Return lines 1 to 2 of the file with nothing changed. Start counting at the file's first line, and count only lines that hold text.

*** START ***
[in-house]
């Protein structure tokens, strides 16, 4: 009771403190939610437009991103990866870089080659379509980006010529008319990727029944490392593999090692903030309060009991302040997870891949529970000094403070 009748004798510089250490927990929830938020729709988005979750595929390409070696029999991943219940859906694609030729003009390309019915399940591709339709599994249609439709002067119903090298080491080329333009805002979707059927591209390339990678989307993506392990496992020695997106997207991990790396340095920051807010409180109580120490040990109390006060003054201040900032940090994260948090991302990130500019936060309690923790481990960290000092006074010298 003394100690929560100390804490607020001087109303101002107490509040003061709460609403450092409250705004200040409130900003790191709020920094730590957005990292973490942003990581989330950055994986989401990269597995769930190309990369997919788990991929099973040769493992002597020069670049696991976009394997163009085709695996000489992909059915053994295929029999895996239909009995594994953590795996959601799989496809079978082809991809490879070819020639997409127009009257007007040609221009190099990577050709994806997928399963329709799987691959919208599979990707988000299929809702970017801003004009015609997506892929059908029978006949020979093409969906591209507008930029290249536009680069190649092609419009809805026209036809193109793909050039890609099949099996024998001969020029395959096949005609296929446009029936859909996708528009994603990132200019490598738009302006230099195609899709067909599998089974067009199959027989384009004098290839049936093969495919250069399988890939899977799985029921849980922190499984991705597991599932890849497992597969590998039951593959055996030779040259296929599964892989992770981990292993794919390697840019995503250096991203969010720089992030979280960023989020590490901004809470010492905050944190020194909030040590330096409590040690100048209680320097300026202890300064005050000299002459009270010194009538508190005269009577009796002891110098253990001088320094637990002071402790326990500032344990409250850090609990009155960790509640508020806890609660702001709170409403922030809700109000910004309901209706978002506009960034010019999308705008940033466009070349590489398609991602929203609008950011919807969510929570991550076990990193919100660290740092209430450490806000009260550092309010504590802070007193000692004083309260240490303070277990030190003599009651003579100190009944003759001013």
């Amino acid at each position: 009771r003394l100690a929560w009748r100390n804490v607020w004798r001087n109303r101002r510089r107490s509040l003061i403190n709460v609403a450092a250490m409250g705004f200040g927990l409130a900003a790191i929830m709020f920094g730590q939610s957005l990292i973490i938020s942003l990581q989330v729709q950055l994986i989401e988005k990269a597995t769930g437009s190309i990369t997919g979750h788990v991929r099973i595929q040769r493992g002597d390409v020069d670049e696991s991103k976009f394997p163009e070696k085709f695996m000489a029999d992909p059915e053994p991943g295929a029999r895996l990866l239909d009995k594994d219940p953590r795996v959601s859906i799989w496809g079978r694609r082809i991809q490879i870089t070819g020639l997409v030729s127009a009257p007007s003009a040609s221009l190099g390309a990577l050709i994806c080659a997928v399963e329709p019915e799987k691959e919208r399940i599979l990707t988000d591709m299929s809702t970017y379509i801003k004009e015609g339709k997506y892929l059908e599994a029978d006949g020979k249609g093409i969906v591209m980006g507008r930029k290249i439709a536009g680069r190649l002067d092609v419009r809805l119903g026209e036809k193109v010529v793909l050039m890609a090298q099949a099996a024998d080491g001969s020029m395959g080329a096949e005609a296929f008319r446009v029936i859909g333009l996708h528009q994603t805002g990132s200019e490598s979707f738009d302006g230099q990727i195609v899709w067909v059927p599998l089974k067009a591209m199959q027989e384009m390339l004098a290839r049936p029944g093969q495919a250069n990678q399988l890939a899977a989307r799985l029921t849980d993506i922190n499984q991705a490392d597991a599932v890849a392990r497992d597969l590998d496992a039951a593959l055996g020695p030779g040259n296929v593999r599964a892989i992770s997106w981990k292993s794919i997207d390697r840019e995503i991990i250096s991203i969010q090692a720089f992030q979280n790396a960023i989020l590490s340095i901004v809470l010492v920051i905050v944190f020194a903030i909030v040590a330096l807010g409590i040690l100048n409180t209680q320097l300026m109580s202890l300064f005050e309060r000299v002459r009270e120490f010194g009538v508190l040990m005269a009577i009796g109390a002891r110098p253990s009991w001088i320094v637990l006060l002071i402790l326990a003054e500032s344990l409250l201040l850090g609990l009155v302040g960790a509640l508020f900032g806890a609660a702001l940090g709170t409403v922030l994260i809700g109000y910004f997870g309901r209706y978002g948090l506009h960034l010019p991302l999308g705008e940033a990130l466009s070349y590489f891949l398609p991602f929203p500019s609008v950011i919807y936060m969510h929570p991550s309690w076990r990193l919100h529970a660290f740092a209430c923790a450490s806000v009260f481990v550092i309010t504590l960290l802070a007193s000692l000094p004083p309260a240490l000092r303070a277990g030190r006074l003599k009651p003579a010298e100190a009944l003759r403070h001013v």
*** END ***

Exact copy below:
[in-house]
């Protein structure tokens, strides 16, 4: 009771403190939610437009991103990866870089080659379509980006010529008319990727029944490392593999090692903030309060009991302040997870891949529970000094403070 009748004798510089250490927990929830938020729709988005979750595929390409070696029999991943219940859906694609030729003009390309019915399940591709339709599994249609439709002067119903090298080491080329333009805002979707059927591209390339990678989307993506392990496992020695997106997207991990790396340095920051807010409180109580120490040990109390006060003054201040900032940090994260948090991302990130500019936060309690923790481990960290000092006074010298 003394100690929560100390804490607020001087109303101002107490509040003061709460609403450092409250705004200040409130900003790191709020920094730590957005990292973490942003990581989330950055994986989401990269597995769930190309990369997919788990991929099973040769493992002597020069670049696991976009394997163009085709695996000489992909059915053994295929029999895996239909009995594994953590795996959601799989496809079978082809991809490879070819020639997409127009009257007007040609221009190099990577050709994806997928399963329709799987691959919208599979990707988000299929809702970017801003004009015609997506892929059908029978006949020979093409969906591209507008930029290249536009680069190649092609419009809805026209036809193109793909050039890609099949099996024998001969020029395959096949005609296929446009029936859909996708528009994603990132200019490598738009302006230099195609899709067909599998089974067009199959027989384009004098290839049936093969495919250069399988890939899977799985029921849980922190499984991705597991599932890849497992597969590998039951593959055996030779040259296929599964892989992770981990292993794919390697840019995503250096991203969010720089992030979280960023989020590490901004809470010492905050944190020194909030040590330096409590040690100048209680320097300026202890300064005050000299002459009270010194009538508190005269009577009796002891110098253990001088320094637990002071402790326990500032344990409250850090609990009155960790509640508020806890609660702001709170409403922030809700109000910004309901209706978002506009960034010019999308705008940033466009070349590489398609991602929203609008950011919807969510929570991550076990990193919100660290740092209430450490806000009260550092309010504590802070007193000692004083309260240490303070277990030190003599009651003579100190009944003759001013």